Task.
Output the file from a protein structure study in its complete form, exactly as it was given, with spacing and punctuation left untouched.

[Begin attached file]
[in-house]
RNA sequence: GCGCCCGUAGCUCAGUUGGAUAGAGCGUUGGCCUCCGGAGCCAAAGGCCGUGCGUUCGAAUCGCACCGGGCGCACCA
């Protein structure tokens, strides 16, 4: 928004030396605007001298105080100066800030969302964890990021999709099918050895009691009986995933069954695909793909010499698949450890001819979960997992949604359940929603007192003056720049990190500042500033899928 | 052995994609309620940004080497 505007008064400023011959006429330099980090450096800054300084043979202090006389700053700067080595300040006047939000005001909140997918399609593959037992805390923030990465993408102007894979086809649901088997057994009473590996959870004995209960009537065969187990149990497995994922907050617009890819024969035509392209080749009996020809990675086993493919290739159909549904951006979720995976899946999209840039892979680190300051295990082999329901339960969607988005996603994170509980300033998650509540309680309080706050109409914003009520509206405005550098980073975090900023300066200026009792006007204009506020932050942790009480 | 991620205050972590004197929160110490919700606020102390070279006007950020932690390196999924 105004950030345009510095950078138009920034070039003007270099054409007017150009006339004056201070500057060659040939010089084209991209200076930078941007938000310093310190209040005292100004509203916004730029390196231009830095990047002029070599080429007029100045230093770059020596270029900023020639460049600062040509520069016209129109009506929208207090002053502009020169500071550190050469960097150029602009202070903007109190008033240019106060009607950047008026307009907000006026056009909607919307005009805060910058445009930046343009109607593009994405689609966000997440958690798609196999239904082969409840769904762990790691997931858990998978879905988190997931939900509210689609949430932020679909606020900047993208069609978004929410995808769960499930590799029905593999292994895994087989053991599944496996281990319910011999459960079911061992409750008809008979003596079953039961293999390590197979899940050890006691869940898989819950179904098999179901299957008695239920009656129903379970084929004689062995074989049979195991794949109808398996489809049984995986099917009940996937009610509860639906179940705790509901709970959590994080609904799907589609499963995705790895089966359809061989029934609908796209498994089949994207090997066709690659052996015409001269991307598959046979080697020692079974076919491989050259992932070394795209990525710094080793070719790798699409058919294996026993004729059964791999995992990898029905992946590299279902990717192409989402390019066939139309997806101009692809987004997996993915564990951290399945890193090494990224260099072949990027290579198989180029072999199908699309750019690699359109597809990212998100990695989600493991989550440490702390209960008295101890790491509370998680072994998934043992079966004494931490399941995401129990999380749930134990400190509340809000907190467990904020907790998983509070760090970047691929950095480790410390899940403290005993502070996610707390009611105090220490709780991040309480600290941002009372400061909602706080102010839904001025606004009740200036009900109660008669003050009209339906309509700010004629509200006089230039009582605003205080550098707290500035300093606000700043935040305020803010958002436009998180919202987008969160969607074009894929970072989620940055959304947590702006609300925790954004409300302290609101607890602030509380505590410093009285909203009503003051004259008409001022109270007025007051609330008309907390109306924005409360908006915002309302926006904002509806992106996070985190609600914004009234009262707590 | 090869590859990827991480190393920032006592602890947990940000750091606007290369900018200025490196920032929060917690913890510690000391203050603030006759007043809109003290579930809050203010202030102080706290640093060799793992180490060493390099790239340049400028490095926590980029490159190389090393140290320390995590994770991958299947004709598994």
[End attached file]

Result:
[in-house]
RNA sequence: GCGCCCGUAGCUCAGUUGGAUAGAGCGUUGGCCUCCGGAGCCAAAGGCCGUGCGUUCGAAUCGCACCGGGCGCACCA
């Protein structure tokens, strides 16, 4: 928004030396605007001298105080100066800030969302964890990021999709099918050895009691009986995933069954695909793909010499698949450890001819979960997992949604359940929603007192003056720049990190500042500033899928 | 052995994609309620940004080497 505007008064400023011959006429330099980090450096800054300084043979202090006389700053700067080595300040006047939000005001909140997918399609593959037992805390923030990465993408102007894979086809649901088997057994009473590996959870004995209960009537065969187990149990497995994922907050617009890819024969035509392209080749009996020809990675086993493919290739159909549904951006979720995976899946999209840039892979680190300051295990082999329901339960969607988005996603994170509980300033998650509540309680309080706050109409914003009520509206405005550098980073975090900023300066200026009792006007204009506020932050942790009480 | 991620205050972590004197929160110490919700606020102390070279006007950020932690390196999924 105004950030345009510095950078138009920034070039003007270099054409007017150009006339004056201070500057060659040939010089084209991209200076930078941007938000310093310190209040005292100004509203916004730029390196231009830095990047002029070599080429007029100045230093770059020596270029900023020639460049600062040509520069016209129109009506929208207090002053502009020169500071550190050469960097150029602009202070903007109190008033240019106060009607950047008026307009907000006026056009909607919307005009805060910058445009930046343009109607593009994405689609966000997440958690798609196999239904082969409840769904762990790691997931858990998978879905988190997931939900509210689609949430932020679909606020900047993208069609978004929410995808769960499930590799029905593999292994895994087989053991599944496996281990319910011999459960079911061992409750008809008979003596079953039961293999390590197979899940050890006691869940898989819950179904098999179901299957008695239920009656129903379970084929004689062995074989049979195991794949109808398996489809049984995986099917009940996937009610509860639906179940705790509901709970959590994080609904799907589609499963995705790895089966359809061989029934609908796209498994089949994207090997066709690659052996015409001269991307598959046979080697020692079974076919491989050259992932070394795209990525710094080793070719790798699409058919294996026993004729059964791999995992990898029905992946590299279902990717192409989402390019066939139309997806101009692809987004997996993915564990951290399945890193090494990224260099072949990027290579198989180029072999199908699309750019690699359109597809990212998100990695989600493991989550440490702390209960008295101890790491509370998680072994998934043992079966004494931490399941995401129990999380749930134990400190509340809000907190467990904020907790998983509070760090970047691929950095480790410390899940403290005993502070996610707390009611105090220490709780991040309480600290941002009372400061909602706080102010839904001025606004009740200036009900109660008669003050009209339906309509700010004629509200006089230039009582605003205080550098707290500035300093606000700043935040305020803010958002436009998180919202987008969160969607074009894929970072989620940055959304947590702006609300925790954004409300302290609101607890602030509380505590410093009285909203009503003051004259008409001022109270007025007051609330008309907390109306924005409360908006915002309302926006904002509806992106996070985190609600914004009234009262707590 | 090869590859990827991480190393920032006592602890947990940000750091606007290369900018200025490196920032929060917690913890510690000391203050603030006759007043809109003290579930809050203010202030102080706290640093060799793992180490060493390099790239340049400028490095926590980029490159190389090393140290320390995590994770991958299947004709598994």